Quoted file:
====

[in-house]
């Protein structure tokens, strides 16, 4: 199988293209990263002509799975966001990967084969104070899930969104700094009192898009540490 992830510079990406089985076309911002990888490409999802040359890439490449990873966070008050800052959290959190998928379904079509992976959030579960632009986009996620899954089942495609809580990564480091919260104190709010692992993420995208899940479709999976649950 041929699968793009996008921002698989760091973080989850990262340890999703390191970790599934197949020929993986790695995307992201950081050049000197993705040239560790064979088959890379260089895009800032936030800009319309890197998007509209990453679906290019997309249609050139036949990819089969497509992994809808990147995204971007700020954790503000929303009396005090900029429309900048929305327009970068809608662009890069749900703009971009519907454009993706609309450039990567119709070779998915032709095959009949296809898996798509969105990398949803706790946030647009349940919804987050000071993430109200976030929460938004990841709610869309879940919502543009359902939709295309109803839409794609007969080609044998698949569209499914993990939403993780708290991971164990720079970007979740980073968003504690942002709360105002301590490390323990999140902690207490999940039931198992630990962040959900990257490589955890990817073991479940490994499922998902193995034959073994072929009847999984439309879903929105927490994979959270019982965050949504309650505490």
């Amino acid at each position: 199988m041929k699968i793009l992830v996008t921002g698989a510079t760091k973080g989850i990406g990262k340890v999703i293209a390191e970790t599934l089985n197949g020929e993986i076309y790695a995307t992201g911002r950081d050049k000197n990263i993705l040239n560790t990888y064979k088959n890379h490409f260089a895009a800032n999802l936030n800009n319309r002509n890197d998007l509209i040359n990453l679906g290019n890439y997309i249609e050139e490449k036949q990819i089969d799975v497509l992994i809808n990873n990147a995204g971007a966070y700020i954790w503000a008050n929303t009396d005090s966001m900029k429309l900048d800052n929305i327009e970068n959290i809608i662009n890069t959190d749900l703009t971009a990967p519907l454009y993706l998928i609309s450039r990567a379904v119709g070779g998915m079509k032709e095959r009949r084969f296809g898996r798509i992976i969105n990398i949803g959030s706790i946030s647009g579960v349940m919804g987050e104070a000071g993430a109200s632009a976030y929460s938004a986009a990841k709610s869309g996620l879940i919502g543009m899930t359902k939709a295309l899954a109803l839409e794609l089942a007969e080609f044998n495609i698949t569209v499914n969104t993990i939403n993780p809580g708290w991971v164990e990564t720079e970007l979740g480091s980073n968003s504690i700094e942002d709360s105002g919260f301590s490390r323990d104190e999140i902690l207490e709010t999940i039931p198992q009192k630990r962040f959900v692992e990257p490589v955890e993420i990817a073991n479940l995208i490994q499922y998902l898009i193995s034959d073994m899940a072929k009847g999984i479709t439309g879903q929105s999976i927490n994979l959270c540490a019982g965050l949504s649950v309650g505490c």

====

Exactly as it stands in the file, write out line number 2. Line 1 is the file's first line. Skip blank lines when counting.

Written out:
């Protein structure tokens, strides 16, 4: 199988293209990263002509799975966001990967084969104070899930969104700094009192898009540490 992830510079990406089985076309911002990888490409999802040359890439490449990873966070008050800052959290959190998928379904079509992976959030579960632009986009996620899954089942495609809580990564480091919260104190709010692992993420995208899940479709999976649950 041929699968793009996008921002698989760091973080989850990262340890999703390191970790599934197949020929993986790695995307992201950081050049000197993705040239560790064979088959890379260089895009800032936030800009319309890197998007509209990453679906290019997309249609050139036949990819089969497509992994809808990147995204971007700020954790503000929303009396005090900029429309900048929305327009970068809608662009890069749900703009971009519907454009993706609309450039990567119709070779998915032709095959009949296809898996798509969105990398949803706790946030647009349940919804987050000071993430109200976030929460938004990841709610869309879940919502543009359902939709295309109803839409794609007969080609044998698949569209499914993990939403993780708290991971164990720079970007979740980073968003504690942002709360105002301590490390323990999140902690207490999940039931198992630990962040959900990257490589955890990817073991479940490994499922998902193995034959073994072929009847999984439309879903929105927490994979959270019982965050949504309650505490």